In gun control debate, let’s agree to facts, then draw lines

From: Tom Lane


We find ourselves in another gun debate that sounds just like the all the rest. How do we change the conversation? I came up with a different approach, so here goes. Let’s start with some common ground and facts. I hope we all can agree that too many people are being killed. And I think most would recognize that we have a Constitution that guarantees private ownership of “arms”.

That said, we do have a line drawn of what kind of “arms” we can own privately. The line is between the AR-15 and full machine guns, hand grenades, rockets, etc. The AR-15 and less destructive are legal, and machine guns and more destructive are not legal. This is a simple fact. How did we decide to draw the line there? Why not at a single shot .22 or at the level of nuclear weapons? The line is arbitrary and subjective. Hope we all can see this the same so far.

Look at the larger world picture around the same issue of destructive weapons. After World War II, we, the US, and others developed nuclear weapons and then put them on the top of an intercontinental ballistic missile (ICMB). These were very dangerous weapons, and I think some people back then said, “How do we prevent a bad country from using these weapons?” And the collective geniuses at the time said, “we need to give good countries ICBMs to hold the bad countries in check.” That is how we made the world a very unsafe place by creating “nuclear proliferation”. Now we have enough nuclear weapons to destroy the world many times over. And Vladimir Putin of Russia has threatened to do that if attacked, and who knows where the North Korean leader is going.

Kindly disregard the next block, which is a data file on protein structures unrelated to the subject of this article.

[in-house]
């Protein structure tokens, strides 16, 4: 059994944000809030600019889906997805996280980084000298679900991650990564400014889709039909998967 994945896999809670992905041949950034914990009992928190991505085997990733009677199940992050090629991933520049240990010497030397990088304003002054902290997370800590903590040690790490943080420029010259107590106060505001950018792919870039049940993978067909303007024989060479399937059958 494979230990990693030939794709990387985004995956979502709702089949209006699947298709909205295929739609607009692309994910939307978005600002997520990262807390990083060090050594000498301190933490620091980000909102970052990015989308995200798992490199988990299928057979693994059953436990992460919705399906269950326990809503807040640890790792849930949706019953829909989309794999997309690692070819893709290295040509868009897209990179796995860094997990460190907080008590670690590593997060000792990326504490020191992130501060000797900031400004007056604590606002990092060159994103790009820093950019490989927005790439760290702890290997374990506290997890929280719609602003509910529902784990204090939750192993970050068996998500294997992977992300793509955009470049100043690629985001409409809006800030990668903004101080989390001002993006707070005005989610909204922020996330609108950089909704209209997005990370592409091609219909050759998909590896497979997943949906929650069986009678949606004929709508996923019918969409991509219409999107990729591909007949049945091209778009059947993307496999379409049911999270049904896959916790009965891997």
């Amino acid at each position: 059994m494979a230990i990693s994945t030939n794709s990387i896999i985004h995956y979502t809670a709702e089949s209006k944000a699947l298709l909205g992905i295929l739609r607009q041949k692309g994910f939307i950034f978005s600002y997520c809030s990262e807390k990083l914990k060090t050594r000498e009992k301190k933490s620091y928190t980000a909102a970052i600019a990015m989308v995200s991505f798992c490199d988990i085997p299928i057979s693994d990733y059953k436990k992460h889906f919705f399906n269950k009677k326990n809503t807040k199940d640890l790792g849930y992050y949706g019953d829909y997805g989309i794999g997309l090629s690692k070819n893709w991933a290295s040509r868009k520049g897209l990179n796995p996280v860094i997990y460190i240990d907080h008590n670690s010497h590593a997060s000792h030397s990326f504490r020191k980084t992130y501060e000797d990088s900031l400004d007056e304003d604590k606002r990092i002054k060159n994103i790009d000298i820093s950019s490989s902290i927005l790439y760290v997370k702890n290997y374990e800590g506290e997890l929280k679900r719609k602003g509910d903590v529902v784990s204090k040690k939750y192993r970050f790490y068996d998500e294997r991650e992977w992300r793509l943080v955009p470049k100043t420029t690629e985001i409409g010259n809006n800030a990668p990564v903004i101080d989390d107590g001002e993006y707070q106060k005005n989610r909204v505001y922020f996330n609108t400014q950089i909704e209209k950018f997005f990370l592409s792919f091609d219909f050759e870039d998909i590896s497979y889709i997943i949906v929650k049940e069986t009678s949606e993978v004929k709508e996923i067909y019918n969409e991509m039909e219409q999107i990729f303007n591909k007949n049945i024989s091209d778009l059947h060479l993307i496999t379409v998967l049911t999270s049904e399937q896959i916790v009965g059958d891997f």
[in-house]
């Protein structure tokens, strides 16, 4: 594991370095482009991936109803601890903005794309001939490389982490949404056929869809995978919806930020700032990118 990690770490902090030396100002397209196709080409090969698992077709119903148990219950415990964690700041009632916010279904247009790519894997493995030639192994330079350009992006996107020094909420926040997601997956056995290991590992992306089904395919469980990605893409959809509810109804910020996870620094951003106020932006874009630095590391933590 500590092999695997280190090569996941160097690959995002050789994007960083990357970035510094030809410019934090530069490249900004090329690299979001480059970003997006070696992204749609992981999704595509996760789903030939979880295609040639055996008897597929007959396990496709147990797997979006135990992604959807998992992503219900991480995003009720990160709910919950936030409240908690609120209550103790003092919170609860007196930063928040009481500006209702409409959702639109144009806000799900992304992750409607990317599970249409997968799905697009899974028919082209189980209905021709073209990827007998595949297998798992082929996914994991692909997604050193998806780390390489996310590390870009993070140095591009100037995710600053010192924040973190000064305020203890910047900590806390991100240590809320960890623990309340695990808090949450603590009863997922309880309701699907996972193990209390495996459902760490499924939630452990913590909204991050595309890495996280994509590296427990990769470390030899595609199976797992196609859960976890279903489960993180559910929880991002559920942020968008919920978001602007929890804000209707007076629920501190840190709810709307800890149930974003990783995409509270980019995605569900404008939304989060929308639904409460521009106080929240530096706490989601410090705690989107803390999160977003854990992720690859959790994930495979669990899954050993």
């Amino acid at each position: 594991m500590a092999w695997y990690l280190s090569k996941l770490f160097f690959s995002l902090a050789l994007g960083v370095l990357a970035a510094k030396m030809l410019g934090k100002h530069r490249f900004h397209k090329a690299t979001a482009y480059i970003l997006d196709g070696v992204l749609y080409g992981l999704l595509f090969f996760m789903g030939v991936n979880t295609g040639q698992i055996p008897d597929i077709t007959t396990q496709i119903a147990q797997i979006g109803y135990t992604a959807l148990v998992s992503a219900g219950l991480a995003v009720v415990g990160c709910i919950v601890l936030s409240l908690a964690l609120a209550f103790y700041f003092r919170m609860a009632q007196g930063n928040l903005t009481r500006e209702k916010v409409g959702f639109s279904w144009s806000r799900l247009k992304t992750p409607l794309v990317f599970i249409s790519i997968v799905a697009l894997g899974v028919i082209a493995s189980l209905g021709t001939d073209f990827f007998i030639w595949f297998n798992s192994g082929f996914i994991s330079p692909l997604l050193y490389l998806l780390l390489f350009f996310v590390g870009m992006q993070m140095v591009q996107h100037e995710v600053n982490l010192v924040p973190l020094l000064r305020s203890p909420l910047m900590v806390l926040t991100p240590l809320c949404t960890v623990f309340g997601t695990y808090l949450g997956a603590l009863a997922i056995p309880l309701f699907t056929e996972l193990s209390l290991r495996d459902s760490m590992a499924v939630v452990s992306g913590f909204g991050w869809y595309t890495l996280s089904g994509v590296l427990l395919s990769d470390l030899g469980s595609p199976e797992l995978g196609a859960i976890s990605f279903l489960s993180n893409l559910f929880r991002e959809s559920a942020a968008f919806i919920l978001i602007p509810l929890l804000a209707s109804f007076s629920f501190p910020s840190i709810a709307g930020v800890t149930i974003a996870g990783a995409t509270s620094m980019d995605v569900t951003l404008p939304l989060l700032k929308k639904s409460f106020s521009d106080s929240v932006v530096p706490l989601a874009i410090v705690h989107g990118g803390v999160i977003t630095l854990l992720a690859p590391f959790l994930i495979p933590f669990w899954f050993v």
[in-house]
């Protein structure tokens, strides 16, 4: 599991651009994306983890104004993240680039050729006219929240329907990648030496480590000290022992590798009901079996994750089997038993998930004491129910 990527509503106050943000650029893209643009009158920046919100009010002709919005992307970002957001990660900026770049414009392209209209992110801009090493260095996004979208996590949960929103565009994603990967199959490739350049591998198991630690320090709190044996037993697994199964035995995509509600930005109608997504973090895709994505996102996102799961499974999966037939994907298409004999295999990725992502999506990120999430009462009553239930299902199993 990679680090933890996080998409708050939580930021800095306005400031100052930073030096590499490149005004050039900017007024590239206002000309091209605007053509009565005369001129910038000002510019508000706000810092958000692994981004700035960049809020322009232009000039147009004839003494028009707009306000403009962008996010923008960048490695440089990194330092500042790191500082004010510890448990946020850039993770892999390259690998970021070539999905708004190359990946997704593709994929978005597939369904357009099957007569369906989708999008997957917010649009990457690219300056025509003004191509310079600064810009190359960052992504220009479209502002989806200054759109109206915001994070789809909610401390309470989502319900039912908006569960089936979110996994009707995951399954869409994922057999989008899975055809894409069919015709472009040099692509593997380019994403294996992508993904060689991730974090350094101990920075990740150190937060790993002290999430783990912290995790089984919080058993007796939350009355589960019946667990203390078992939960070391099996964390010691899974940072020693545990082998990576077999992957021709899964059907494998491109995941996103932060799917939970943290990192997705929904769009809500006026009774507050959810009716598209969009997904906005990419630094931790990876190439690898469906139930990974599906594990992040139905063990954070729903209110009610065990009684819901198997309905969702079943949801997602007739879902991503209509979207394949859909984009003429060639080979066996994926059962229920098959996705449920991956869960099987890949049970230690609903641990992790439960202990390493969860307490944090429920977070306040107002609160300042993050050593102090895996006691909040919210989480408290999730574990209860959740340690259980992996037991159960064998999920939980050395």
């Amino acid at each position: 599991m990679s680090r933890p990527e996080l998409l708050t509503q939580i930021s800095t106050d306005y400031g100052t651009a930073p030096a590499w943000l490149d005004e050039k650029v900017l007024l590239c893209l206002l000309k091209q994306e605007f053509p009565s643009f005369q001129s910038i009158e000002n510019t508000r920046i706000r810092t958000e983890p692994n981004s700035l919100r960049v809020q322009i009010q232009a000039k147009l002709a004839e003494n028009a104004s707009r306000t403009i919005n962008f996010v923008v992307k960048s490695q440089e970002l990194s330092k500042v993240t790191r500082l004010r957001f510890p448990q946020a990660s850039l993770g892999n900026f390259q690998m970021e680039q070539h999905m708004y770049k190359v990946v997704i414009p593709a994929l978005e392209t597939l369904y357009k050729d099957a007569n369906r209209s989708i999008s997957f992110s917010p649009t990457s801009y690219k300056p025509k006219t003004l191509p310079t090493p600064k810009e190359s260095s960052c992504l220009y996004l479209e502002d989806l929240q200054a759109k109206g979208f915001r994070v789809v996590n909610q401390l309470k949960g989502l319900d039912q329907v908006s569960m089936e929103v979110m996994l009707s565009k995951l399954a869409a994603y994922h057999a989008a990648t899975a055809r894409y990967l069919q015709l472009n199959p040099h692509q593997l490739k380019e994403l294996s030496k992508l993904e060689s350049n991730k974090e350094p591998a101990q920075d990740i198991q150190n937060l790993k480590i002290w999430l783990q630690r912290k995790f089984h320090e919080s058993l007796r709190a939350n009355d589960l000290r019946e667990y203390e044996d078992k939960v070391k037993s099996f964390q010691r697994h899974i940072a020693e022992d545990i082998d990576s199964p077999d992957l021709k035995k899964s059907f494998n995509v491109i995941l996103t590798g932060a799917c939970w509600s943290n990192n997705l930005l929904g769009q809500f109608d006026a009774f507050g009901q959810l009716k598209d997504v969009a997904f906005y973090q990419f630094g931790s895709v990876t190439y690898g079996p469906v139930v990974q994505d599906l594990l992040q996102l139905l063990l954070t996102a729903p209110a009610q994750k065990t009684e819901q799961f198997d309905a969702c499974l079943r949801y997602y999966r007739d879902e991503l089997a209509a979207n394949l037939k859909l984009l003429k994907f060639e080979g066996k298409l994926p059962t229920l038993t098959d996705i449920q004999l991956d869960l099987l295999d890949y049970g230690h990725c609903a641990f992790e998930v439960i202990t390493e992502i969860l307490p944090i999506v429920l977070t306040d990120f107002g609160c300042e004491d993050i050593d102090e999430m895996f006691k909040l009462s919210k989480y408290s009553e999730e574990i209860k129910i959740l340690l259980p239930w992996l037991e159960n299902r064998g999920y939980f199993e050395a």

Some people have been trying to ratchet down all this killing power from individuals to nations. We don’t seem very good at that. But rather than broad rhetoric and endless self-righteous finger-pointing, we need to just ask, “where do we draw the line, and why”? How much power of destruction do we give to anyone or any country? What are acceptable losses to us? Then we need to defend our answer.

I don’t think anyone started down this path as the “good guys” or the “bad guys”. Now, it seems that is all we see, when it is only a question of where do we draw the line of acceptable loss.